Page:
The Acropolis of Athens is a supreme expression of architectural adaptation. It has exerted influence in Greco-Roman era and further afield in the Mediterranean World. It is considered an exemplary model of the Great Athens.

Acropolis, Athens you gotta go here
Acropolis, Athens you gotta go here

The Acropolis of Athens is a supreme expression of architectural adaptation. It has exerted influence in Greco-Roman era and further afield in the Mediterranean World. It is considered an exemplary model of the Great Athens.

Acropolis is located on a rocky promontory about 156 meters above the valley of Ilissos and it covers a surface area of 3 hectares.

Whether you are looking into the ancient Greek myths of religious cult, you will the Acropolis of Athens at the heart of the matters. Its precision and diversity is closely associated with every facet of life in the old Greece. The Acropolis is said to be one of the densest places in the Mediterranean. From the royal palaces of the kings in the 15th century to the Pelasgic Walls to the Odeon that was constructed by Herod Atticus in AD161, the Acropolis easily takes the tag of being the most historically endowed region in the world.

History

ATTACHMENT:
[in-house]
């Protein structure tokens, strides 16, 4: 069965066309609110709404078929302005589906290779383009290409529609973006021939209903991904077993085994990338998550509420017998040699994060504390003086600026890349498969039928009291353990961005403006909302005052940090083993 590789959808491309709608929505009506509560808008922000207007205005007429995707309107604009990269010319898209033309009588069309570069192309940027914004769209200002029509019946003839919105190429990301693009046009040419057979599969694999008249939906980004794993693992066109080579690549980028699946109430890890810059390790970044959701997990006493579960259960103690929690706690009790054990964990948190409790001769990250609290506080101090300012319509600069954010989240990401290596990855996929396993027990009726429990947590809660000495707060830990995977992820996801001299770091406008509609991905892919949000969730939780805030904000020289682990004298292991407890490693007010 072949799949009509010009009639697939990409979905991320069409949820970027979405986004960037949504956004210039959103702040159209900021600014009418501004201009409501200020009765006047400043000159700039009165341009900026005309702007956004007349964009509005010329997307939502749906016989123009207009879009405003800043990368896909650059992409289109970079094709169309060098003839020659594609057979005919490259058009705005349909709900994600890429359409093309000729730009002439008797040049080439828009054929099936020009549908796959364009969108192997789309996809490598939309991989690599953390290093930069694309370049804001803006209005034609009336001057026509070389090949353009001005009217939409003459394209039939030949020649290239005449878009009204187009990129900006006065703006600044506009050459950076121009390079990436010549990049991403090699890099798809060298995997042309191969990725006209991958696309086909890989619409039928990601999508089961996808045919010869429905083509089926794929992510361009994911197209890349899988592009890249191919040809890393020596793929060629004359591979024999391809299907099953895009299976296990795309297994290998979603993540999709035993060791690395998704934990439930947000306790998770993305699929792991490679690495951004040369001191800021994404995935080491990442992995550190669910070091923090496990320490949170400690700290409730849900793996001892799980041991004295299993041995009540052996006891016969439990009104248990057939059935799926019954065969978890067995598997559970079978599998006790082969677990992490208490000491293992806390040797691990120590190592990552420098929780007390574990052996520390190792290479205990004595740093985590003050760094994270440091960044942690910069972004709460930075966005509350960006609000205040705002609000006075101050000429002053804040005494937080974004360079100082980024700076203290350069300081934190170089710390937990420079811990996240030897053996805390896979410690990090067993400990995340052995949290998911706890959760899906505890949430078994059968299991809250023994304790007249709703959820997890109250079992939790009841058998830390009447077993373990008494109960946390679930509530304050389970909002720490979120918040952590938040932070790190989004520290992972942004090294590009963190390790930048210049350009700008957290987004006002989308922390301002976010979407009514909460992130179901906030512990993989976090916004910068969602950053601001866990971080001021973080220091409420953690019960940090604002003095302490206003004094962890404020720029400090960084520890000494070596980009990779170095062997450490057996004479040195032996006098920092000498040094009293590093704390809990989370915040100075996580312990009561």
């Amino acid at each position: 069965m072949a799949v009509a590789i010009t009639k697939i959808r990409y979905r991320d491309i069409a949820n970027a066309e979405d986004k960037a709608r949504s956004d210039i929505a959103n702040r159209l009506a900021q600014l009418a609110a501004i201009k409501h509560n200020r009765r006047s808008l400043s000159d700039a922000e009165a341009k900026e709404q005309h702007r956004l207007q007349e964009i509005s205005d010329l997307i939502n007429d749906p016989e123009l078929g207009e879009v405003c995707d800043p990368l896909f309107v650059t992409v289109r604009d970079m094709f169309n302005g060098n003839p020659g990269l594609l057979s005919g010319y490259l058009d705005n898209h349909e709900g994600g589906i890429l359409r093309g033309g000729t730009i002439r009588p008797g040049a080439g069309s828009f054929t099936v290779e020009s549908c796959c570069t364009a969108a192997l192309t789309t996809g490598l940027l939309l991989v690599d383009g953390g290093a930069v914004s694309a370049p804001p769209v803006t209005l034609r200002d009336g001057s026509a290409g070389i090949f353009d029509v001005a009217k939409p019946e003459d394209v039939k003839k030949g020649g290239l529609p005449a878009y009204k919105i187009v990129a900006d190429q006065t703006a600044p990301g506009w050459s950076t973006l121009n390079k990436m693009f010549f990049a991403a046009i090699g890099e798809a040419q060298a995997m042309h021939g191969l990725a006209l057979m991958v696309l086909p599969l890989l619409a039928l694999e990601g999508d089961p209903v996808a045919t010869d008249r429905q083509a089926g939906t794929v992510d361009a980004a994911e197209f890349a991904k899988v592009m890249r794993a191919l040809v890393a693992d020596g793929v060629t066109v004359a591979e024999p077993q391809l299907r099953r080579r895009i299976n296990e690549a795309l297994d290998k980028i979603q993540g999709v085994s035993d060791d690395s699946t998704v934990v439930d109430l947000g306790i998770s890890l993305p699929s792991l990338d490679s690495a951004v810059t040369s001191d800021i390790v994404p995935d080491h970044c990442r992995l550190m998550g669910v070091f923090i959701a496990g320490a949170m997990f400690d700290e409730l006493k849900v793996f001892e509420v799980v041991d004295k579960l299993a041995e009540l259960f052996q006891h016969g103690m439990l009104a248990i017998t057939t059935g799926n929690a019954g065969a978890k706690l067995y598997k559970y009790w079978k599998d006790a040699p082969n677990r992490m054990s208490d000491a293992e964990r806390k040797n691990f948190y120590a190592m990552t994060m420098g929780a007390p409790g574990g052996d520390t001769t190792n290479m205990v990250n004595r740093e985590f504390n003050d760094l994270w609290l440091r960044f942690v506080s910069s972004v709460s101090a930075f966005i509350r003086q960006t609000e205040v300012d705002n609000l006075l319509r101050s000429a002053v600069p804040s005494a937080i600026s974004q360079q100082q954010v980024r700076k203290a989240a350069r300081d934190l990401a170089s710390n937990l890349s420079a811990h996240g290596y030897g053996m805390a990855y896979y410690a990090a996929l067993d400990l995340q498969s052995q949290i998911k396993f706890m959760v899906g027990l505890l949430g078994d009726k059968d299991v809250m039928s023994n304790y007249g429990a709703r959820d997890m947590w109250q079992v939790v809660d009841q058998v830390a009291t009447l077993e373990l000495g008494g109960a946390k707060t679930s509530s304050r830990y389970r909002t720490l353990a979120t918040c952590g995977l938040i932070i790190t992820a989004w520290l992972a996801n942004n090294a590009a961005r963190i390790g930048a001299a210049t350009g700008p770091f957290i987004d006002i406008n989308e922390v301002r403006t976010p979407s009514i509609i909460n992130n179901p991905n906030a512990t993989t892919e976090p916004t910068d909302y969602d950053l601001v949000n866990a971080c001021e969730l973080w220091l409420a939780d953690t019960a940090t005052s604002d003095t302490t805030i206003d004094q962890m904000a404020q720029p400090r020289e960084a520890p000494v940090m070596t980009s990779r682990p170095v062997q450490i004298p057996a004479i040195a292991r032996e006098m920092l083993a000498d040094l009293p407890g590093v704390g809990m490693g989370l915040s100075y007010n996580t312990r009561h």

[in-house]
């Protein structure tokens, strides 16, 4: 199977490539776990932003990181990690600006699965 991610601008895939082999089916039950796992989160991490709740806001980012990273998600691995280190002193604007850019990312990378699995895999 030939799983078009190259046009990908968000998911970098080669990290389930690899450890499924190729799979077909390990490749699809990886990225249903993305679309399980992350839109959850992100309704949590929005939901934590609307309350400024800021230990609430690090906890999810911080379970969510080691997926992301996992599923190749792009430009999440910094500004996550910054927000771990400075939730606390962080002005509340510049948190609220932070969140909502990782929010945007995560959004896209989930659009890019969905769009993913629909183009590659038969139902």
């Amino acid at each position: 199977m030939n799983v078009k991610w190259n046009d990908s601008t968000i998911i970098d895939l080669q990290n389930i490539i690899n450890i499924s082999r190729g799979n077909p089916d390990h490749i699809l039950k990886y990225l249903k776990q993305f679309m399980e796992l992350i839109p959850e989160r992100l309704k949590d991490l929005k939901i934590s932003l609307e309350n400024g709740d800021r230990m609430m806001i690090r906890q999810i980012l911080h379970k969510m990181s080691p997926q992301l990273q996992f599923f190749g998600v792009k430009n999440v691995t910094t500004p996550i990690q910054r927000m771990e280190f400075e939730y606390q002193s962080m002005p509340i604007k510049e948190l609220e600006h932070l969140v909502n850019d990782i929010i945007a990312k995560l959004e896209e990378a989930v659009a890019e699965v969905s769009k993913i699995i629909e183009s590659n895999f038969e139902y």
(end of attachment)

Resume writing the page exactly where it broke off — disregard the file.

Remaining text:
• 2nd millennium BC - it was a fortress protecting places of worship and royal palaces. Access to the plateau was protected by a wall, the Pelasgicon, which existed prior to the invasions of the Dorians who threatened Athens beginning in 1200.
  • 514 to 510 BC - After the fall of the tyrants, Hipparchus in 514 and Hippias in 510, the Acropolis was reconstructed. The Pelasgicon, which a Delphic oracle declared cursed, was destroyed.
  • 480 - The upper town, deprived of its ramparts, was weakened, and in 480 the Persians under Xerxes took it over, looting and burning the sanctuaries. Paradoxically, the looting of the Acropolis in 480 BC guaranteed the conservation of one of the most impressive collections of archaic sculpture in the Greek world.
  • 472 to 471 - The rampart was destroyed in 472-471, at the same time as the 'Long Walls,' which enclosed Athens and its port at Piraeus.
  • 447 to 406 - Successive building of the main temple dedicated to Athena, the Parthenon; the Propylaea, the monumental entrance which replaced the Gate of Pisistratus, built on the very site of one of the entrances to the citadel of the ancient kings; the temple of Athena Nike; and the Erechtheion - the four masterpieces of classical Greek art.
  • 404 BC - The disastrous Peloponnesian War and the capitulation of Athens in April 404 BC caused the demolition of the Long Walls; they did not affect the Acropolis monuments.

A visit to the Acropolis of Athens is something that cannot fit into one simple blog post. What I can guarantee is that you will get more than your money’s worth in terms of ancient sites and history lessons.


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